Doug: And Marco, the cycling professor? He thought Lego’s response was great. In a way, it was almost better than if the company had said nothing at all.
Marco te Brömmelstroet: And indeed, the response by Lego, they put oil on the fire by saying, “Yeah, there are no bike lanes on the road plates because we are not an ideological company.” Which of course was ideal, right? Because, okay, so bike lanes are an ideology, and not having bike lanes is what? Status quo? Or is it also an ideology? So it was sort of showing the question that we ask about our regular streets, but now in Lego. And in that sense, I think that’s also the whole fun of this, is that life imitates game and game imitates life.
Doug: Momentum for Marcel Steeman’s Lego bike lane idea kept building. Print and online journalists called him for interviews. TV crews sat down with him and his kids as they played with a pile of Lego bricks.
Marcel Steeman: That gave a lot of buzz and a lot of traction. And still no answer from Lego at all.
Doug: So by now you’re probably asking a big question: why was this all so important to a bunch of adults? After being rejected by Lego Ideas five times, why couldn’t Marcel and his amplifier, the Fiets Professor, just let it go? It’s not like there’s anything preventing kids from building bike-friendly cities out of Lego pieces in their storage bin at home. You don’t have to put cars on Lego roads. Some Lego fans even pride themselves on creating their own base plates and roads with all kinds of unique designs, which obviously could include bike lanes if you wanted. But for Marco te Brömmelstroet, the lack of official off-the-shelf Lego road plates with bike lanes printed on them is a proxy for the way we talk about streets in real cities. And he thinks it’s a discussion worth having.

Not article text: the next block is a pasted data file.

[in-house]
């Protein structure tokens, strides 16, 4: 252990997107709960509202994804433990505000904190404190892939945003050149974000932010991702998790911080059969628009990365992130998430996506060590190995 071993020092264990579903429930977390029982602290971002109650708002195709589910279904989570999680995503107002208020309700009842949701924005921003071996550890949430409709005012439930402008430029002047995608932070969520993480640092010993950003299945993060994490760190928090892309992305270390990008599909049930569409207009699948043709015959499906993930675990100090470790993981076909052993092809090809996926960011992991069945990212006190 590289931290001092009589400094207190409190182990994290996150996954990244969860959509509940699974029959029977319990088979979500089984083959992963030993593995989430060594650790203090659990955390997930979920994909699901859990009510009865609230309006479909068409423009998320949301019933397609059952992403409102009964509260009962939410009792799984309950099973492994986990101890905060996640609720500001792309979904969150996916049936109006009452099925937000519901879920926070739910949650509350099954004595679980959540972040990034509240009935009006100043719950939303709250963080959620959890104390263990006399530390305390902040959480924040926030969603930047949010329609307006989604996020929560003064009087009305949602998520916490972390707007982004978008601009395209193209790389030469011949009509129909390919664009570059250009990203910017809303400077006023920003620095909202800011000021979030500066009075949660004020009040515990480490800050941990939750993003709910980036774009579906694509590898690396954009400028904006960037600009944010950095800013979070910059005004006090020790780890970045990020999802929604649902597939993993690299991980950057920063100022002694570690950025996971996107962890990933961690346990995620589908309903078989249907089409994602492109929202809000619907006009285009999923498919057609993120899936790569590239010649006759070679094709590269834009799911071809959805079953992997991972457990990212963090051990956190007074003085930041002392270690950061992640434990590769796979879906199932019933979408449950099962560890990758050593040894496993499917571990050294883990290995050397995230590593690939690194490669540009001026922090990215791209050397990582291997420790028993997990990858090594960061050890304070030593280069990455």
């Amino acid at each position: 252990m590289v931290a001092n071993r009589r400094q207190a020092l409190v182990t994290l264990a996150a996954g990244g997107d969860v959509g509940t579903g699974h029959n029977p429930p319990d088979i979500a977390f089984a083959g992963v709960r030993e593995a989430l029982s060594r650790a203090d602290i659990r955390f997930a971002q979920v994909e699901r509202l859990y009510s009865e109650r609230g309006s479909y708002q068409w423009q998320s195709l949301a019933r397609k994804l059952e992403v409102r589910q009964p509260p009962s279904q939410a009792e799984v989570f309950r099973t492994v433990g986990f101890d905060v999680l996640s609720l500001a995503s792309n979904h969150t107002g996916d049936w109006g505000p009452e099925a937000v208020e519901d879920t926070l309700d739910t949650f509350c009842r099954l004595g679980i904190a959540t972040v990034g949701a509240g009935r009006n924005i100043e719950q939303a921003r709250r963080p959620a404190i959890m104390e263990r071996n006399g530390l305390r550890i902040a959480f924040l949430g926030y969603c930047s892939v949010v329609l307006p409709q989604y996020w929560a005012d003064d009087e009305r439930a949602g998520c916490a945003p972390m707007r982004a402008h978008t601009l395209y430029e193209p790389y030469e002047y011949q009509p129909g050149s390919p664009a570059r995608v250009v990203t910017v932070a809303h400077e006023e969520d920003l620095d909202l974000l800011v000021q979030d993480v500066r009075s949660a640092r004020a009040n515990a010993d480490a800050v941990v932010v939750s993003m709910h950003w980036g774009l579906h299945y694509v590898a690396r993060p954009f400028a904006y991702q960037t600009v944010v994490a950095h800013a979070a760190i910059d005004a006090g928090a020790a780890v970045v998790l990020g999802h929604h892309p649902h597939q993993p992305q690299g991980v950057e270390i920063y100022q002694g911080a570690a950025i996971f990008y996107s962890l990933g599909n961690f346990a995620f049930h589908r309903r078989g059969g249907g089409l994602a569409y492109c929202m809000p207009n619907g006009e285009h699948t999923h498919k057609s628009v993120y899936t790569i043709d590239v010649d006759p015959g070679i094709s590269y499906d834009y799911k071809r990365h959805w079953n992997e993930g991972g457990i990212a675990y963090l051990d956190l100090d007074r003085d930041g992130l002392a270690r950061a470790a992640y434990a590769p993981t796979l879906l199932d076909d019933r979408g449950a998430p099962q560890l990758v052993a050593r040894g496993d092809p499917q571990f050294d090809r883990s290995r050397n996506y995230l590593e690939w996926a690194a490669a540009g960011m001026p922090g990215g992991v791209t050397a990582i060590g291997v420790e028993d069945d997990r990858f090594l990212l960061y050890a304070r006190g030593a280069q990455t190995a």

Marco te Brömmelstroet: Lego prides themselves on saying, “With Lego, you can make everything.” Well, not if you actually want to make different types of streets. That’s not possible. And it also says a lot about how people now respond to the quest for bicycle lanes in Lego, and then some people say, “Oh, it’s this ideological push and you should leave children alone. Children—it’s just a game, and these adults are trying to destroy it again. What’s next, Monopoly?” Blah, blah, blah. But you can also say, well, that’s a typical response that we again also see in practice, right? Is that, in reality, where people say the street is what it is. Leave it alone. And it’s now playing out perfectly around this children’s game. So for me, the whole point of this entire endeavor is to show people and teach children that streets can be anything.